ProHealth health Vitamin and Natural Supplement Store and Health
Home  |  Log In  |  My Account  |  View Cart  View Your ProHealth Vitamin and Supplement Shopping Cart
800-366-6056  |  Contact Us  |  Help
Facebook Google Plus
Fibromyalgia  Chronic Fatigue Syndrome & M.E.  Lyme Disease  Natural Wellness  Supplement News  Forums  Our Story
Store     Brands   |   A-Z Index   |   Best Sellers   |   New Products   |   Deals & Specials   |   Under $10   |   SmartSavings Club

Trending News

How Good Fats Prevent Heart Disease

Acupuncture: Why It Works

The Bees' Best-Kept Secret: The Amazing Health Benefits of Propolis

The Relationship Between Vitamin D and Insulin Resistance

For women, healthy diets may help with mobility when aging

High-Quality Whey Protein (in the Right Amounts) May Be Helpful for Weight Loss

8 Things to Consider for Depression

Improve US chronic pain care

VIDEO: Living with Chronic Pain

Turmeric: The Spice of Life

 
Print Page
Email Article

Does Alcohol Consumption Improve Fibromyalgia Symptoms?

  [ 5 votes ]   [ 1 Comment ]
www.ProHealth.com • March 19, 2013


Note: You may download the full text of this article free HERE.

Association between alcohol consumption and symptom severity and quality of life in patients with fibromyalgia.
– Source: Arthritis Research and Therapy, March 15, 2013

By Chul H. Kim, et al.

Abstract:

INTRODUCTION: Although alcohol consumption is a common lifestyle behavior with previous studies reporting positive effects of alcohol on chronic pain and rheumatoid arthritis, no studies to this date have examined alcohol consumption in patients with fibromyalgia. We examined the association between alcohol consumption and symptom severity and quality of life (QOL) in patients with fibromyalgia.

METHODS: Data on self-reported alcohol consumption from 946 patients were analyzed. Subjects were grouped by level of alcohol consumption (number of drinks/week): none, low ([less than or equal to]3), moderate (>3 to 7), and heavy (>7). Univariate analyses were used to find potential confounders, and analysis of covariance was used to adjust for these confounders. Tukey HSD pairwise comparisons were used to determine differences between alcohol groups.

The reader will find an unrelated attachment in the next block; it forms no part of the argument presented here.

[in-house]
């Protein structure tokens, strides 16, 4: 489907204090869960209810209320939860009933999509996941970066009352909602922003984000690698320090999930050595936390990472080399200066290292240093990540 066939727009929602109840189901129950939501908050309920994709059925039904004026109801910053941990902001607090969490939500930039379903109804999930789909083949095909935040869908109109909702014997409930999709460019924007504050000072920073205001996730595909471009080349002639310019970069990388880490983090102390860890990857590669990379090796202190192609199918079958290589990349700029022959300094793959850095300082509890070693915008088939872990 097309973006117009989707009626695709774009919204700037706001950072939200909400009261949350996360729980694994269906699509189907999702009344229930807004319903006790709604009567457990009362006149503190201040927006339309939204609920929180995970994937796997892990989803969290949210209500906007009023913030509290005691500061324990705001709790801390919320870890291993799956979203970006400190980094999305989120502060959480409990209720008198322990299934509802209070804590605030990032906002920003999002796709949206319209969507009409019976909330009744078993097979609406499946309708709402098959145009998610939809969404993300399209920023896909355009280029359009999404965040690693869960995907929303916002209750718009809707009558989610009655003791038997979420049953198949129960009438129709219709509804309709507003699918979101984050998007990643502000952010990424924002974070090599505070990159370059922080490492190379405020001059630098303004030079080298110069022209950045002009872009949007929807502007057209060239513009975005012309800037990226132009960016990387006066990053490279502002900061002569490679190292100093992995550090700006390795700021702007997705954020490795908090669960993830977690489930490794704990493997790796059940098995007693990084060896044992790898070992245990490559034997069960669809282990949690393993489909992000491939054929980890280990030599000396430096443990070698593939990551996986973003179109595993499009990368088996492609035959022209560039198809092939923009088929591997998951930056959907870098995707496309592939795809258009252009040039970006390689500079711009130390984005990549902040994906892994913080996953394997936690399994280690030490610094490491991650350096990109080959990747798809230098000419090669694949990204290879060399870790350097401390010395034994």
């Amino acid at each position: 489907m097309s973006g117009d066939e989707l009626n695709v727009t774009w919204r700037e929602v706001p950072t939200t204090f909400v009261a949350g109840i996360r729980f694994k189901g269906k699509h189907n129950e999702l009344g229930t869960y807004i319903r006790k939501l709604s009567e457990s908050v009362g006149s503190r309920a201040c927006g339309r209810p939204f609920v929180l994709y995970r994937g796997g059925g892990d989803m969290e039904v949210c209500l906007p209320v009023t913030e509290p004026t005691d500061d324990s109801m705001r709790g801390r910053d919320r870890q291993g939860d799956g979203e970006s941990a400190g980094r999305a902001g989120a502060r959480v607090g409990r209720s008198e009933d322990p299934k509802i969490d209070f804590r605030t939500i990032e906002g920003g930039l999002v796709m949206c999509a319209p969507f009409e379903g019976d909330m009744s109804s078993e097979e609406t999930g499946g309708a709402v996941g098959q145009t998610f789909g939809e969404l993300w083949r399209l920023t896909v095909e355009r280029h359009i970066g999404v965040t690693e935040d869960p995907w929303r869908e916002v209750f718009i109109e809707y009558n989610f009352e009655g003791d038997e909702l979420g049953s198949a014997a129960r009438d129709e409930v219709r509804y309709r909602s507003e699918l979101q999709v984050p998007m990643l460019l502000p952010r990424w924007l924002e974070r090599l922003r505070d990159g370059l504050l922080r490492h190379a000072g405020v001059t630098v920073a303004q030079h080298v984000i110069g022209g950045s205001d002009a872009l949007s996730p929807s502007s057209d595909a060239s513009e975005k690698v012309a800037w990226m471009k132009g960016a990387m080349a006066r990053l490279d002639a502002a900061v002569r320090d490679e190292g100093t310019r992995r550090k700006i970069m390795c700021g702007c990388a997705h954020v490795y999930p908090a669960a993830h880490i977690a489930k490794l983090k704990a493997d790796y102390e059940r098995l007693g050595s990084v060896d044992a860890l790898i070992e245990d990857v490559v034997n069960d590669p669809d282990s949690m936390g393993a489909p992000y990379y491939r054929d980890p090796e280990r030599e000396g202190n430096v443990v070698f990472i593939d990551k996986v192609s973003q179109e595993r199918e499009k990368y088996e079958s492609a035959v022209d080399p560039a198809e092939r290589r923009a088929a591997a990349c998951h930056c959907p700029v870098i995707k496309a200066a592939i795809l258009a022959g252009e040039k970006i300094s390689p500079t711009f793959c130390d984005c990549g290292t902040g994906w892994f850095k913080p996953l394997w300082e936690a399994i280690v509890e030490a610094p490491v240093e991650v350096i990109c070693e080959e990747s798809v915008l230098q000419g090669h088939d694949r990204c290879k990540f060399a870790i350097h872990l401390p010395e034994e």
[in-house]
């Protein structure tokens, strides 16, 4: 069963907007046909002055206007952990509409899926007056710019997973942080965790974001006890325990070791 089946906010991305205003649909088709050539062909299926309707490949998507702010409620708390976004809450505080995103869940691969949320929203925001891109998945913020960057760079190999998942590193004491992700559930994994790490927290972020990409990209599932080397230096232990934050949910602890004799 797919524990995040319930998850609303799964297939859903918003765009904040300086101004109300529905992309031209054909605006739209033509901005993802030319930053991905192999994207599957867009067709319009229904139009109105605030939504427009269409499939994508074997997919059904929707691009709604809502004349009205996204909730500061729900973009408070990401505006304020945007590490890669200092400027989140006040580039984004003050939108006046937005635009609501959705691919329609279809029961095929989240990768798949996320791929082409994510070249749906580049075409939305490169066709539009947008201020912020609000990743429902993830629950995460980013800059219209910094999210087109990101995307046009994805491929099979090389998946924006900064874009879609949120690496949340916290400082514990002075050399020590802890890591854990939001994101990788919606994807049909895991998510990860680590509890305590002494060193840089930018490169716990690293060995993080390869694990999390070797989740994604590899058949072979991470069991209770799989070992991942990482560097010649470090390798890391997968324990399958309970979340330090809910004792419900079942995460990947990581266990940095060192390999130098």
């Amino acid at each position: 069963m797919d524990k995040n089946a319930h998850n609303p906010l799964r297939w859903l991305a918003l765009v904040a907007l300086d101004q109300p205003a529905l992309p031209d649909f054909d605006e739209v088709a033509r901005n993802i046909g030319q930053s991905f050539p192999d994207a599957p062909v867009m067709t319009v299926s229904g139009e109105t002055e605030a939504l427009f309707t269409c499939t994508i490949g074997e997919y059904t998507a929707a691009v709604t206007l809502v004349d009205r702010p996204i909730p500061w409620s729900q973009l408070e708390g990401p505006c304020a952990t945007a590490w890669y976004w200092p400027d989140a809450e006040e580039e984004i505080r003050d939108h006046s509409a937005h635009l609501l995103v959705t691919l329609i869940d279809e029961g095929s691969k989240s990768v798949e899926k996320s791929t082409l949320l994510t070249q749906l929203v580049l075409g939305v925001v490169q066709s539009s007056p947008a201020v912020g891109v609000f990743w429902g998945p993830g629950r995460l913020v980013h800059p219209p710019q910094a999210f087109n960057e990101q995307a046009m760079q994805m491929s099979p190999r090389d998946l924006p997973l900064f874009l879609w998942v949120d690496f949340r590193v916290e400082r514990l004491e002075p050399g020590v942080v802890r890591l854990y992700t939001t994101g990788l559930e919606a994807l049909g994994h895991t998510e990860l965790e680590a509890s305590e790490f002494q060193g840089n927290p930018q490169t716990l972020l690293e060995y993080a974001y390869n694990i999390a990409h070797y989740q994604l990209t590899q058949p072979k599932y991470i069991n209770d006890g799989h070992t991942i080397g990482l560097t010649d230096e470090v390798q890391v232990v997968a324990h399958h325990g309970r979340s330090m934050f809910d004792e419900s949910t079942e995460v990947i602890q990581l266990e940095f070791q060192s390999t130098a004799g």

RESULTS:

  • Five hundred and forty-six subjects (58%) did not consume alcohol.

  • Low, moderate, and heavy levels of alcohol consumption were reported for 338 (36%), 31 (3%), and 31 patients (3%), respectively.

  • Employment status (P <0.001), education level (P = 0.009), body mass index (P = 0.002) and opioid use (P = 0.002) differed significantly among groups with drinkers having higher education, a lower BMI, and a lower frequency of unemployment and opioid use than nondrinkers.

  • After adjusting for these differences, the measures including the number of tender points (P = 0.01), FIQ total score (P = 0.01), physical function (P <0.001), work missed (P = 0.005), job ability (P = 0.03), and pain (P = 0.001) differed across groups, as did the SF-36 subscales of physical functioning (P <0.001), pain index (P = 0.002), general health perception (P = 0.02), social functioning (P = 0.02), and the physical component summary (P <0.001).

  • Pairwise comparison among the 4 groups showed that the moderate and low alcohol drinkers had lower severity of fibromyalgia symptoms and better physical QOL than nondrinkers.

 CONCLUSIONS: Our study demonstrates that low and moderate alcohol consumption was associated with lower fibromyalgia symptoms and better QOL compared to no alcohol consumption. The reasons for these results are unclear. Since recent studies have demonstrated that gamma-Aminobutyric Acid (GABA) levels are low in fibromyalgia, and alcohol is known to be a GABA-agonist, future studies should examine whether alcohol could have a salutary effect on pain and other symptoms in fibromyalgia.